Media Highlights

Forum slams Mekong dam construction, warns livelihoods at stake

A hydro-electric dam in the mainstream of the Mekong River.

CAN THO – The construction of hydro-electric dams in several countries on the mainstream of the Mekong River has seriously impacted the lives of people living along it, a forum heard on Tuesday in Can Tho City.

Dams in China, Laos and Cambodia have witnessed a significant decline in fish stocks and even the disappearance of many species and depletion of alluvial soil and the vital nutrients it brings, experts said.

“Since the hydroelectric dams have been built in the upper basin, many species of fauna and flora have never been seen again. Northern Thailand used to have 200 kinds of fishes but now only a third survive,” Somkiat Khunsangsa, a local from Chiang Rai Province in Thailand, told the forum titled ‘Mekong basin facing challenges in protecting local residents and ecosystem’.

“The number of fishing boats has fallen from 1,000 to only 300 because there are fewer fish.”

Tonle Sap is the biggest lake in Cambodia and is closely linked with the Mekong River. In the past it was famous for having plenty of fish, which was the main source of income for locals.

Long Sochet, a Cambodian fisherman living along the lake, said: “The situation has changed dramatically since dams were built. We realise that many fishes have disappeared and others have sharply declined.”

Water levels in Tonle Sap are much lower than before, and it is hard to irrigate or fish in the dry season now, he said.

“There is limited alluvial soil and vital nutrients are lacking, and local farmers must use fertilizers, which causes pollution.

“There are around two million people depending on the lake, including my village with 40 households. We are really worried about the future of Tonle Sap due to the construction of the hydropower dams upstream.”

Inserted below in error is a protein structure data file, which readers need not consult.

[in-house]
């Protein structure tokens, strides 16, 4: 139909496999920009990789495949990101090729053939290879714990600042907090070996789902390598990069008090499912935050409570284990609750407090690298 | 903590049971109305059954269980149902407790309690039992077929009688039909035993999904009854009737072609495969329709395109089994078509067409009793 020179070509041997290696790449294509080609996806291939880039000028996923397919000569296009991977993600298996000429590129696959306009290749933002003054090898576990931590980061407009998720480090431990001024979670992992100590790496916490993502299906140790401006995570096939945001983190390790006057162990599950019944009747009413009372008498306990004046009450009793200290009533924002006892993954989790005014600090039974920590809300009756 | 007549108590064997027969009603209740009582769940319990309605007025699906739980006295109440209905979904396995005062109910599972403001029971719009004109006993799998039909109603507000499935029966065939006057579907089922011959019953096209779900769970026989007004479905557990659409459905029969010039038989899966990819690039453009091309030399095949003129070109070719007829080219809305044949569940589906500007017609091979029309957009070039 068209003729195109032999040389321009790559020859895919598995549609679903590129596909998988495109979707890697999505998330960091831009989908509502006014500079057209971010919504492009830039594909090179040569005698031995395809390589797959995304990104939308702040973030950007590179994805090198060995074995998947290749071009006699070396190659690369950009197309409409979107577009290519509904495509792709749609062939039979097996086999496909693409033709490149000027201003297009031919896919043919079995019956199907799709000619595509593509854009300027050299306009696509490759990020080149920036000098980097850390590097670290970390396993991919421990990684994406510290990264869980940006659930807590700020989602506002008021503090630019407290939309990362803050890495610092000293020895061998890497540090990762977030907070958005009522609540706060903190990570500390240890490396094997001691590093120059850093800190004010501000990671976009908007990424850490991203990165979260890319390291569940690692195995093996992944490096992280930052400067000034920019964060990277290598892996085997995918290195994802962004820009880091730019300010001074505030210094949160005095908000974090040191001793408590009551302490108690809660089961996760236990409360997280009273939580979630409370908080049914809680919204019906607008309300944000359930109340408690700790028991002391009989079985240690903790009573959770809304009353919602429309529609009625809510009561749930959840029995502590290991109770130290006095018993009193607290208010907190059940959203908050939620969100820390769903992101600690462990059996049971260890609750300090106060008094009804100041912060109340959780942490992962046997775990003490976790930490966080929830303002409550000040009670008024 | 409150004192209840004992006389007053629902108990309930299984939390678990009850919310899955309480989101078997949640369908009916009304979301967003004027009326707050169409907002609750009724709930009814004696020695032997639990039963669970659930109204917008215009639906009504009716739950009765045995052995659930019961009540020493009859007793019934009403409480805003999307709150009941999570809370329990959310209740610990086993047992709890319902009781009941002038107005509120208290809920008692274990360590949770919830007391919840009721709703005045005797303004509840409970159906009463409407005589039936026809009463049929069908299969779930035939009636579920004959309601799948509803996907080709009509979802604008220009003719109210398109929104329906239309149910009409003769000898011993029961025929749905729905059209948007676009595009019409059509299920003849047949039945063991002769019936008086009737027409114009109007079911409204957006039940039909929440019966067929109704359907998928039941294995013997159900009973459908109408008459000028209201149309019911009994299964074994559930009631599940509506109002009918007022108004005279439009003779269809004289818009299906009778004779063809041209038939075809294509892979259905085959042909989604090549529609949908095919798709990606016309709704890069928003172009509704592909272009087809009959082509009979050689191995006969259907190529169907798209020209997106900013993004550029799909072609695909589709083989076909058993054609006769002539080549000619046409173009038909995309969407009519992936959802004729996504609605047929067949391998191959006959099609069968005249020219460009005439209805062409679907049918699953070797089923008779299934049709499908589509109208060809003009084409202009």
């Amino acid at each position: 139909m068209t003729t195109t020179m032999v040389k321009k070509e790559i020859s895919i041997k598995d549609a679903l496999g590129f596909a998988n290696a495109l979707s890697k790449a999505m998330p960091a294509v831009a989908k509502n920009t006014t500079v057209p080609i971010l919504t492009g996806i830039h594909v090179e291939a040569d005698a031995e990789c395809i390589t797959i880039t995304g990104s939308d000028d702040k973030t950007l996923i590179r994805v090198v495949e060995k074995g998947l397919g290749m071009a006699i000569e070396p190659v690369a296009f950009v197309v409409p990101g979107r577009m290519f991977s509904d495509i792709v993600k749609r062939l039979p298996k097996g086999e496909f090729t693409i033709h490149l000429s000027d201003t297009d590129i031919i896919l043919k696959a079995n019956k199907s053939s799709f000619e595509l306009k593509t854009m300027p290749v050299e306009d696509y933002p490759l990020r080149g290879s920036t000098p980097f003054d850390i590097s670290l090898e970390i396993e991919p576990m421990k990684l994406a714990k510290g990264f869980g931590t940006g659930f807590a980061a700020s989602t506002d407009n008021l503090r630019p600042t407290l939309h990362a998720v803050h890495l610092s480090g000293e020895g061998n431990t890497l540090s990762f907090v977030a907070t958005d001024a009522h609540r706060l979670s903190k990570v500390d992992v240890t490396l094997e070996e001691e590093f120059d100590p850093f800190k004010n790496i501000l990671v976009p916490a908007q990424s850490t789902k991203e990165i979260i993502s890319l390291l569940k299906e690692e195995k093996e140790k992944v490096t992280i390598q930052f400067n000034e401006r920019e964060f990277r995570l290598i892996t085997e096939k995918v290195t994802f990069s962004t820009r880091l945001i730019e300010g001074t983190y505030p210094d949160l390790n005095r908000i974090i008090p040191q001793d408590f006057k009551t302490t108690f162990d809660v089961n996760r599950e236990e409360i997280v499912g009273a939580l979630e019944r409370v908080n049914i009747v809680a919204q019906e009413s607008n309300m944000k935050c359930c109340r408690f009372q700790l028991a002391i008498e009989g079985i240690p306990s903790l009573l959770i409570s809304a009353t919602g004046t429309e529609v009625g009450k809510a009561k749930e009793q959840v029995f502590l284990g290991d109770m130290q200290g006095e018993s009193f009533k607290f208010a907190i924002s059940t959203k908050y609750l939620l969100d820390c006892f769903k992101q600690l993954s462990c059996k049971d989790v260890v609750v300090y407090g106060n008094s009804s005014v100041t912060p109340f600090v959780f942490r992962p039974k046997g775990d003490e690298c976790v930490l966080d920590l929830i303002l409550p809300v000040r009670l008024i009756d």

Sem Vorn, a village head in Kratie Province, Cambodia, said in the past her village used to depend on farming and fishing, but now there is only half the fish and people have to leave the village to find jobs.

Nguyen Thanh Hai of Vinh Kim Commune, Chau Thanh District, Tien Giang Province, said: “In the past Tien Giang Province had freshwater for the whole year, but now there is saline water very often. Landslides occur on a large scale.

“Vinh Kim Commune used to be famous for its star apple. Now 80 per cent of the trees have died because of saltwater and no other trees can grow.”

Maureen Harris, Southeast Asia programme director at International Rivers, said seven dams have been built in China and 11 further downstream in Cambodia and Laos.

“In future droughts, saltwater intrusion and landslides are expected to increase greatly in the Mekong Delta.”

Research by the Mekong Basin Management and Sustainable Development shows that by 2040 alluvial soil washed into the delta will fall to a mere 4 per cent of current levels and productivity would decline to 0.6 – 1 tonne per hectare.

Dr. Naruepon Sukumasvin of the Mekong River Commission’s Secretariat said: “Hydropower dams will increase landslides along the river’s banks, especially in Viet Nam’s Mekong Delta and from Vientiane in Laos to Stung Treng Province in Cambodia.

“The dams will worsen poverty since around US$1.57 billion worth of fishes will be gone.”

Dr Duong Van Ni of Can Tho University’s environment faculty said the continuing construction of such dams poses a threat to water security in the region, especially the rice basket that is the delta.

“We must adopt urgent solutions to protect the Mekong River, water resources and the eco-system to avoid a huge migration from the delta to other places because there will be no more livelihoods for 18 million people.”

The forum was organised by the International Rivers and PanNature, a Vietnamese non- profit dedicated to protecting and conserving diversity and improving human well-being. 

Source: VNS

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